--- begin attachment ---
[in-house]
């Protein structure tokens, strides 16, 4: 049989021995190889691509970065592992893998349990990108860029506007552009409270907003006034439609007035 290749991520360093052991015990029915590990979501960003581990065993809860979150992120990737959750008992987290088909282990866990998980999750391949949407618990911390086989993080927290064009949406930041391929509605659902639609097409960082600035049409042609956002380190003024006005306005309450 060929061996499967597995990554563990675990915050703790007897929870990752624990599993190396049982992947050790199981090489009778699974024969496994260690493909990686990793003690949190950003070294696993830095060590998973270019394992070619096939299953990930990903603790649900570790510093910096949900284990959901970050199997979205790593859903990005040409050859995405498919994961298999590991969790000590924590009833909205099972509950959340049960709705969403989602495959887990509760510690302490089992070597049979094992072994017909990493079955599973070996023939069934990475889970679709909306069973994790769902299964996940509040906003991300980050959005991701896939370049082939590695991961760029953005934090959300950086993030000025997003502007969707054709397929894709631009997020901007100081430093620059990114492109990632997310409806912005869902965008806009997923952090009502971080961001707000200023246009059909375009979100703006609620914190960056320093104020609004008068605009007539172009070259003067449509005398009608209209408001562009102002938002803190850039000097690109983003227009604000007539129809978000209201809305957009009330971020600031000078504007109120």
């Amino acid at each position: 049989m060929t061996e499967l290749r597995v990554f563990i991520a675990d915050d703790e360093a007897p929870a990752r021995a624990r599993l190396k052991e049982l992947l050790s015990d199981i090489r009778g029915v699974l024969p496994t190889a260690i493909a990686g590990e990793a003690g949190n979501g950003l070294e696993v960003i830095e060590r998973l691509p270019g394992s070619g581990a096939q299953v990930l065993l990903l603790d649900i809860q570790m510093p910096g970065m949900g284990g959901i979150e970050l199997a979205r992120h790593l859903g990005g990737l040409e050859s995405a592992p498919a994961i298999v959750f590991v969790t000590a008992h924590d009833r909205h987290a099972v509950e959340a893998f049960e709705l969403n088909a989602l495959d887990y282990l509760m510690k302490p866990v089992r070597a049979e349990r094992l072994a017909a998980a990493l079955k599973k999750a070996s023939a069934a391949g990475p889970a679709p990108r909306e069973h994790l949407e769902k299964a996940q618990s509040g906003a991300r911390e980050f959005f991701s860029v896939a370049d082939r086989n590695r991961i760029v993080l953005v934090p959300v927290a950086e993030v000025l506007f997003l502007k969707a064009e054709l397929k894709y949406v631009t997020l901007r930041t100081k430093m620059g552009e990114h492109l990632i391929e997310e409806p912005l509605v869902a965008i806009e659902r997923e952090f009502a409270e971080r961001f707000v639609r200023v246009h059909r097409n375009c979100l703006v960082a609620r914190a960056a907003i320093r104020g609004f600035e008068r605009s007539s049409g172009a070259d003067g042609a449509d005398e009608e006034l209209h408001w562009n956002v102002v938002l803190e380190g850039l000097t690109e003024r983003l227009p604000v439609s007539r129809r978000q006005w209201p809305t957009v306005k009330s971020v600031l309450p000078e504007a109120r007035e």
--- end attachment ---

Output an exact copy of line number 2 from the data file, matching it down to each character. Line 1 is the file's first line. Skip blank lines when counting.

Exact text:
């Protein structure tokens, strides 16, 4: 049989021995190889691509970065592992893998349990990108860029506007552009409270907003006034439609007035 290749991520360093052991015990029915590990979501960003581990065993809860979150992120990737959750008992987290088909282990866990998980999750391949949407618990911390086989993080927290064009949406930041391929509605659902639609097409960082600035049409042609956002380190003024006005306005309450 060929061996499967597995990554563990675990915050703790007897929870990752624990599993190396049982992947050790199981090489009778699974024969496994260690493909990686990793003690949190950003070294696993830095060590998973270019394992070619096939299953990930990903603790649900570790510093910096949900284990959901970050199997979205790593859903990005040409050859995405498919994961298999590991969790000590924590009833909205099972509950959340049960709705969403989602495959887990509760510690302490089992070597049979094992072994017909990493079955599973070996023939069934990475889970679709909306069973994790769902299964996940509040906003991300980050959005991701896939370049082939590695991961760029953005934090959300950086993030000025997003502007969707054709397929894709631009997020901007100081430093620059990114492109990632997310409806912005869902965008806009997923952090009502971080961001707000200023246009059909375009979100703006609620914190960056320093104020609004008068605009007539172009070259003067449509005398009608209209408001562009102002938002803190850039000097690109983003227009604000007539129809978000209201809305957009009330971020600031000078504007109120």